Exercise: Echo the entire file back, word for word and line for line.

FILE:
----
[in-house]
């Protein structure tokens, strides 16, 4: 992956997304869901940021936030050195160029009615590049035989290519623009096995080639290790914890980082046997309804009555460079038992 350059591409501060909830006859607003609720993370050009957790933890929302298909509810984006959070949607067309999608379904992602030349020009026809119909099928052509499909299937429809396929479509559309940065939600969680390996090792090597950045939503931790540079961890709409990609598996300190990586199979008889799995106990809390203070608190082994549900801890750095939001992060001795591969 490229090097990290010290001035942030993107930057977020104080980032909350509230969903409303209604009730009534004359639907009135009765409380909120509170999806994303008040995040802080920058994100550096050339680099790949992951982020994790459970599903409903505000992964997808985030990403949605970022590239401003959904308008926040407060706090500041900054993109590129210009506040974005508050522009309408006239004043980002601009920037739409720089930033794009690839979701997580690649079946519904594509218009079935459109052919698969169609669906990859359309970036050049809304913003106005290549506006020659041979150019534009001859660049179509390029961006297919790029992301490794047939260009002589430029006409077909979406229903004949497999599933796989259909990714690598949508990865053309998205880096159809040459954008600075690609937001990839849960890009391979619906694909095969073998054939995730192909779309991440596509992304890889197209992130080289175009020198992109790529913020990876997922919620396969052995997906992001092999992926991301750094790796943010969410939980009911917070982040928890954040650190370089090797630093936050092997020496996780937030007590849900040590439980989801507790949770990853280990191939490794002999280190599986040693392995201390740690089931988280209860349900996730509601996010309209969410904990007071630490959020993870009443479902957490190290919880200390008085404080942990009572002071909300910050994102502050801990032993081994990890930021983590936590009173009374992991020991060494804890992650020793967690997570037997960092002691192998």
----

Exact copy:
[in-house]
């Protein structure tokens, strides 16, 4: 992956997304869901940021936030050195160029009615590049035989290519623009096995080639290790914890980082046997309804009555460079038992 350059591409501060909830006859607003609720993370050009957790933890929302298909509810984006959070949607067309999608379904992602030349020009026809119909099928052509499909299937429809396929479509559309940065939600969680390996090792090597950045939503931790540079961890709409990609598996300190990586199979008889799995106990809390203070608190082994549900801890750095939001992060001795591969 490229090097990290010290001035942030993107930057977020104080980032909350509230969903409303209604009730009534004359639907009135009765409380909120509170999806994303008040995040802080920058994100550096050339680099790949992951982020994790459970599903409903505000992964997808985030990403949605970022590239401003959904308008926040407060706090500041900054993109590129210009506040974005508050522009309408006239004043980002601009920037739409720089930033794009690839979701997580690649079946519904594509218009079935459109052919698969169609669906990859359309970036050049809304913003106005290549506006020659041979150019534009001859660049179509390029961006297919790029992301490794047939260009002589430029006409077909979406229903004949497999599933796989259909990714690598949508990865053309998205880096159809040459954008600075690609937001990839849960890009391979619906694909095969073998054939995730192909779309991440596509992304890889197209992130080289175009020198992109790529913020990876997922919620396969052995997906992001092999992926991301750094790796943010969410939980009911917070982040928890954040650190370089090797630093936050092997020496996780937030007590849900040590439980989801507790949770990853280990191939490794002999280190599986040693392995201390740690089931988280209860349900996730509601996010309209969410904990007071630490959020993870009443479902957490190290919880200390008085404080942990009572002071909300910050994102502050801990032993081994990890930021983590936590009173009374992991020991060494804890992650020793967690997570037997960092002691192998």